Ian Tattersall, PhD, emeritus curator of the Division of Anthropology at the American Museum of Natural History, an expert on Neanderthal anatomy and functional morphology who did not participate in this study, stated, "Márquez and colleagues have carried out a most provocative and intriguing investigation of a very significant complex in the Neanderthal skull that has all too frequently been overlooked." Dr. Tattersall hopes that "with luck, this research will stimulate future research demonstrating once and for all that Homo neanderthalensis deserves a distinctive identity of its own."

Featured image: Wax model of a Neanderthal. Credit: Erich Ferdinand / flickr

Source:

SUNY Downstate Medical Center. "Were Neanderthals a sub-species of modern humans? New research says no." ScienceDaily. 18 November 2014.

Journal Reference :

Samuel Márquez, Anthony S. Pagano, Eric Delson, William Lawson, Jeffrey T. Laitman.  The Nasal Complex of Neanderthals: An Entry Portal to their Place in Human Ancestry . The Anatomical Record, 2014; 297 (11): 2121 DOI: 10.1002/ar.23040

By April Hollowa

Comments

GOLDLIONS, dr Bryan Sykes, who made this study, is solely working with mt DNA. When hybridisation between different hominids have now been proven, then clearly the mt DNA sequence is totally insufficient for any such conclusions. If a complete sequensing of the nu DNA of Zana, Kwit ( one of her sons) and all known grandchildren have been made, then it would have been possible to say something at all about her heritage except for the fact that the mathernal heritage was human and subSaharan.

From what have been told about her apperence, she seemed to have been something else than just human. Of her son Kwit, there is even photos, and he also didn´t look totally human. If it would have been established through the nu DNA that she indeed was a hybrid of some sort, then one would also have been able to say, that the male progenitor would have to have been other than human. So in such a case, at some point, a male non human bred with a female human, willingly or not.

To Peron,
Appreciated your reply and opinion/s regarding my comments. Rest assured was only hoping to explain why I made the comment/s I had regarding why it was speculated how it was more likely that the offspring of male Neanderthal/female H. Sapient unions may had survived whether it was by rape or two willing parties. Made that assumption based soley by what mtDNA exists in modern peoples today.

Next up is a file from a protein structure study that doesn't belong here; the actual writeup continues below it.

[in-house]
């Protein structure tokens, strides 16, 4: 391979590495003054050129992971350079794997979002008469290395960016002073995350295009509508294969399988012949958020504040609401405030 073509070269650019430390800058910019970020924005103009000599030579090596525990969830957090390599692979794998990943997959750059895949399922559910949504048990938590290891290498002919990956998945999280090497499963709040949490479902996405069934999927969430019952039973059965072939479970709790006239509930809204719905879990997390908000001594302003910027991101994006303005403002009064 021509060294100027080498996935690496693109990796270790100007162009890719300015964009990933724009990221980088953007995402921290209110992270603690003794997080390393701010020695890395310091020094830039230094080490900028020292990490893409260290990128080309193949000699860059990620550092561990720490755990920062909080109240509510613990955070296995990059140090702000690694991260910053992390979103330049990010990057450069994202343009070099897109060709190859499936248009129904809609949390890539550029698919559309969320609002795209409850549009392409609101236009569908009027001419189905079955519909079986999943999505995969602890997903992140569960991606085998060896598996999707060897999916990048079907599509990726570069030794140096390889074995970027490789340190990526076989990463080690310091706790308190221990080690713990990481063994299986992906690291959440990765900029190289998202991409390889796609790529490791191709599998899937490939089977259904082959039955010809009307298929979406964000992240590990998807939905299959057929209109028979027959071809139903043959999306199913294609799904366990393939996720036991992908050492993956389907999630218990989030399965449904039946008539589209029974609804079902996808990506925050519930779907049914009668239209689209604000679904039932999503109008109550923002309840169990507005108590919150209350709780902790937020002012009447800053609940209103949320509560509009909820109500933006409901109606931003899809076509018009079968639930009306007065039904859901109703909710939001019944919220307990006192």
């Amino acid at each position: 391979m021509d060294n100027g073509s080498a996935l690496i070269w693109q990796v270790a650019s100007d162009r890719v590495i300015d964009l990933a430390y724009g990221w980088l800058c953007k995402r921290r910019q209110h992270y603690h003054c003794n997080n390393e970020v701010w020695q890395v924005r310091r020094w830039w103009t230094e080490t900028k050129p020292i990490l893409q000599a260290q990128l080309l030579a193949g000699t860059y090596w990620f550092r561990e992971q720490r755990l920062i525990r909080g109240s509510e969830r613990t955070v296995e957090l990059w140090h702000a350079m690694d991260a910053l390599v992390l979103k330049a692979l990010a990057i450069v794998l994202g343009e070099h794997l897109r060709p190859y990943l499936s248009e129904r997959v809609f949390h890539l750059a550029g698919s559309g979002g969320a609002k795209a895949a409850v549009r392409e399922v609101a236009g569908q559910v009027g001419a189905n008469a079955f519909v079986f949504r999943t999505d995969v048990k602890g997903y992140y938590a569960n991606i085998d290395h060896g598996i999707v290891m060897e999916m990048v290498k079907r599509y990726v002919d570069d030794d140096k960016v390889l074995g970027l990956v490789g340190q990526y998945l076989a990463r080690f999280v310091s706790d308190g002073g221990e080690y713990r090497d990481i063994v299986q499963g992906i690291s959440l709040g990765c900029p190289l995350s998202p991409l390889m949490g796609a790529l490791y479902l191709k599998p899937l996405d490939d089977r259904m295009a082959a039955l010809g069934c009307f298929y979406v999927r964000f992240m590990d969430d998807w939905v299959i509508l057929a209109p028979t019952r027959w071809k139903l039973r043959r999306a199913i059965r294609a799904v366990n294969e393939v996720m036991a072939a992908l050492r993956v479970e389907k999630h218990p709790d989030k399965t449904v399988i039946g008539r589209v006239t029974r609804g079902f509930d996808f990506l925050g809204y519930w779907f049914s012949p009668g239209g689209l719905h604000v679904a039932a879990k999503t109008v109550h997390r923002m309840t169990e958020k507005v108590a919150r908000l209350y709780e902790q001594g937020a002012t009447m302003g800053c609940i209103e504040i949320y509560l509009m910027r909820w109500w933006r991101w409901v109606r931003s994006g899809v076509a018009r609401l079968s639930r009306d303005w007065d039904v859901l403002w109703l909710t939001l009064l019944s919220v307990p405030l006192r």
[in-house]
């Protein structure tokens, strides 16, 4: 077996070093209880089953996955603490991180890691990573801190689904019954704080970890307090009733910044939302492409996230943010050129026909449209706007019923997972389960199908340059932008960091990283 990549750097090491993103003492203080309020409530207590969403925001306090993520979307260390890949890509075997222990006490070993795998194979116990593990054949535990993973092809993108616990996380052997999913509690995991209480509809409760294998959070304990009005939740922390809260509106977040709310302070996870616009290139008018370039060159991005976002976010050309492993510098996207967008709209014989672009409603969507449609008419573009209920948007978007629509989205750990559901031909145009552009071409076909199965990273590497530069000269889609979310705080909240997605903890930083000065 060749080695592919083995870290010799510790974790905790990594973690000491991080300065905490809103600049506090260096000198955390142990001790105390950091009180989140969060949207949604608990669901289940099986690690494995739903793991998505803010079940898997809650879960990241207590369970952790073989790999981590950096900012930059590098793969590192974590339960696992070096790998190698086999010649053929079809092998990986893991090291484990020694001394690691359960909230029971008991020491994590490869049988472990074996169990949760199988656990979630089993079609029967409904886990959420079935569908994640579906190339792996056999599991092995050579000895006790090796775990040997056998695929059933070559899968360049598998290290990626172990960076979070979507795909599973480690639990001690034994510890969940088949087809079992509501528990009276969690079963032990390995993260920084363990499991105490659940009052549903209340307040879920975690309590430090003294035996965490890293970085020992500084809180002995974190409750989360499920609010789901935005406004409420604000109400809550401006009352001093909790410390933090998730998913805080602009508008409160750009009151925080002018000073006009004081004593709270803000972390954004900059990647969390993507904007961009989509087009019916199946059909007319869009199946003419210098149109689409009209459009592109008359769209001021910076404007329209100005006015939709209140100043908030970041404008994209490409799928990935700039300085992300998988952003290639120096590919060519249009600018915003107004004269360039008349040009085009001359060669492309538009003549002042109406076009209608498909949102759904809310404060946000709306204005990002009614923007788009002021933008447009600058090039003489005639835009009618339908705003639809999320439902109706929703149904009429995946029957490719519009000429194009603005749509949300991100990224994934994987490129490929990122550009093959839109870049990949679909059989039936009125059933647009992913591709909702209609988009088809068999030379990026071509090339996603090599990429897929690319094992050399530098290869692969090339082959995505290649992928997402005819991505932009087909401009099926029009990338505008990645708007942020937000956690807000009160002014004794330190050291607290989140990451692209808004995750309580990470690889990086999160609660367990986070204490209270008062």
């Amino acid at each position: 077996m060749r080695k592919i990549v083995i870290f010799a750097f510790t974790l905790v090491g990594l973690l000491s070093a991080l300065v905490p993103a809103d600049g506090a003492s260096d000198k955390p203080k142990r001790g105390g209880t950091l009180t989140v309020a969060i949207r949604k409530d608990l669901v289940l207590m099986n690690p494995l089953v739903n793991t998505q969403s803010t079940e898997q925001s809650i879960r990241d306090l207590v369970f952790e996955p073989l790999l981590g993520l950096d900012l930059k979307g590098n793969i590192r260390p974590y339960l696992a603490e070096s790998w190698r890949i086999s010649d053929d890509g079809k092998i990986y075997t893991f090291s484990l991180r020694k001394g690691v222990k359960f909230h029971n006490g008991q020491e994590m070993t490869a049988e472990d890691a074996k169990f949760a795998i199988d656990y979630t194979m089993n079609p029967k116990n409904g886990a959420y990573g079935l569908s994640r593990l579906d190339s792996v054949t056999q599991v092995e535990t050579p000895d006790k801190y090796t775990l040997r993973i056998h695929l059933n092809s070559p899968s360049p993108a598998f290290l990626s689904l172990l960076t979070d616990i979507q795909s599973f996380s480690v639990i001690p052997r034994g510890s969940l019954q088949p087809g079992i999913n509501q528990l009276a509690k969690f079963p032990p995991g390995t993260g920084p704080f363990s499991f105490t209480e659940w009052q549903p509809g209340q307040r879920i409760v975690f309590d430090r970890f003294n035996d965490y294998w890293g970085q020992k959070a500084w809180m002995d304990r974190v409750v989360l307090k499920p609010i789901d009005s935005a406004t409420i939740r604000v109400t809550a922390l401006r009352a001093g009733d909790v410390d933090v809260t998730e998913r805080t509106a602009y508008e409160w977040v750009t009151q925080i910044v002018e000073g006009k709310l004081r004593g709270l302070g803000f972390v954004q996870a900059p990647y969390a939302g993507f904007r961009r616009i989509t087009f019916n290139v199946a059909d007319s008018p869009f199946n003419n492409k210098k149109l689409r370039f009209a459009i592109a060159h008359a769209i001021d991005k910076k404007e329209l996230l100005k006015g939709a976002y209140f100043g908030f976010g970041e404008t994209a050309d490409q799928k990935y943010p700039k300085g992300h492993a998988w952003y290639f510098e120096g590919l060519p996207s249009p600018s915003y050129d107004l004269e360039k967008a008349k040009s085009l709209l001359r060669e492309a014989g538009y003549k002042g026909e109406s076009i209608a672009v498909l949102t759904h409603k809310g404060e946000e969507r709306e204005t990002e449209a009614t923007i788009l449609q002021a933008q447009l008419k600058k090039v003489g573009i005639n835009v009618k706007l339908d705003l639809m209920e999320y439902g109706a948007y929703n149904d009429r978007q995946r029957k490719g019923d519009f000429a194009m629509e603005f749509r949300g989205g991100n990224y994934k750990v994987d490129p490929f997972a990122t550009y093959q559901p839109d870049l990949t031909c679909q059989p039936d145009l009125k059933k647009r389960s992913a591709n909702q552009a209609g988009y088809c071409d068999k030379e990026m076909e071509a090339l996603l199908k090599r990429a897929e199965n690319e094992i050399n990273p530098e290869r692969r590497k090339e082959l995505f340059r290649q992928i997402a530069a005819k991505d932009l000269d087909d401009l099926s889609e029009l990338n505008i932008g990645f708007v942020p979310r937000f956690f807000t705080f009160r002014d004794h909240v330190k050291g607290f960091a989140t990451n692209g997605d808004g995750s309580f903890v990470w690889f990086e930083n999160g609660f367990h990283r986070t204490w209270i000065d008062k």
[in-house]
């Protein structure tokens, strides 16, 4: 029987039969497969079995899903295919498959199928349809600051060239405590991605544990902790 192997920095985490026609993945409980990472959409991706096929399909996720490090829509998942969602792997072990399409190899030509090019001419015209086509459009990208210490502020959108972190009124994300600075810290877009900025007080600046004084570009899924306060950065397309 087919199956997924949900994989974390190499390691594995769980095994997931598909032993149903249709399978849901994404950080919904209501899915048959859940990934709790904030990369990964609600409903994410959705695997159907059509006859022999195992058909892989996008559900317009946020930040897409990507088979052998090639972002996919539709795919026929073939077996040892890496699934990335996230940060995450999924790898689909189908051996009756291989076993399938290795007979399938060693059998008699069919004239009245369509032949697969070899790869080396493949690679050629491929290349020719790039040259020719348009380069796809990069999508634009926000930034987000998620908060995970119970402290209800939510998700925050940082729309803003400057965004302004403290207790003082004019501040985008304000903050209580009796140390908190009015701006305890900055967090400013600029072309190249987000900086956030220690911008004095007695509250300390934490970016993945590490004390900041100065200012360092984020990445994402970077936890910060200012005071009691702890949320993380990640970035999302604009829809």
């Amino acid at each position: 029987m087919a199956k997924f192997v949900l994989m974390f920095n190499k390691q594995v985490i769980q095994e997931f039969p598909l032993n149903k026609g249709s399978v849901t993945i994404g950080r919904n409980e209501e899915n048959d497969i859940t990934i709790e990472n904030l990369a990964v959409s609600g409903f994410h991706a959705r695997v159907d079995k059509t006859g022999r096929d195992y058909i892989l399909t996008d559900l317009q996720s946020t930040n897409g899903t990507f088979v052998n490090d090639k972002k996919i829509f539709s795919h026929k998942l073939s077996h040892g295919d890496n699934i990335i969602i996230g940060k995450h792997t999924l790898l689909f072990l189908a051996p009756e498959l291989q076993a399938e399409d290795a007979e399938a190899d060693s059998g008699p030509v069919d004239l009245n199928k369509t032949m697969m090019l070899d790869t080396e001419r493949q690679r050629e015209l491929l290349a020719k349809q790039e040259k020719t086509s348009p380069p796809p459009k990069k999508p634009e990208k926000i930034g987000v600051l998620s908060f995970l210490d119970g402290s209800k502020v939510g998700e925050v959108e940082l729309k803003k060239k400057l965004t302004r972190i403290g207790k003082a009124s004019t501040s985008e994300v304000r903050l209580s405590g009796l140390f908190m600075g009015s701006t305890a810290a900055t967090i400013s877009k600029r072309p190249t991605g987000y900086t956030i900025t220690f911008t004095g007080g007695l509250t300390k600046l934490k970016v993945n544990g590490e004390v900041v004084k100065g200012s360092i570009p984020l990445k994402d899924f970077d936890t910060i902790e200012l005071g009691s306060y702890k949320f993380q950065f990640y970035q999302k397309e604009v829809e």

If you want an interesting read I'd suggest reading about the life of Zana, which was formerly known as a sub human "Almas" untill many years later DNA testing on the remains of a few of her offspring, all which proved to be fully human. Zana herself was 100% sub Saharan African.

BTW, If you ever stop at the Smithsonian Museum of Natural History you might want to check out a real dolphin brain there on display, makes a human brain look like a chimp's in size yet they are not more intellegent than H. Sapiens.
You're right concerning it's how the brain is wired, and specialized for what fuctional purpose, that's the real key.
Best to you and yours on this thread.

Roberto Peron's picture

I think to assert that it was more likely H. sapien males raped Neandertal females is extreme.  In fact, it is more likely that Neandertals knew their species was dying out so they likely inbred, willingly, with H. sapiens as a means to carry on their lineage although then tempered with H. sapien blood.  In terms of brain volume ,the average size of a  modern human (H. sapien) brain is about 1500 cc although some recent research has claimed the modern human brain is shrinking and now averages about 1350 cc.  It's estimated Neandertal brain volume was about 1600 cc.  Not really a huge amount of difference between the two species but if we assume intelligence has to do with bigger brains then we must also assume Neandertals may have been slightly more intelligent than modern humans.  Following this line of thinking bottlenose dolphins have a brain volume of between 1500 and 1700 meaning their brains are about the size of our own or slightly bigger.  So if we believe bigger brains mean more intelligence then we must conclude dolphins are more intelligent that modern humans as well.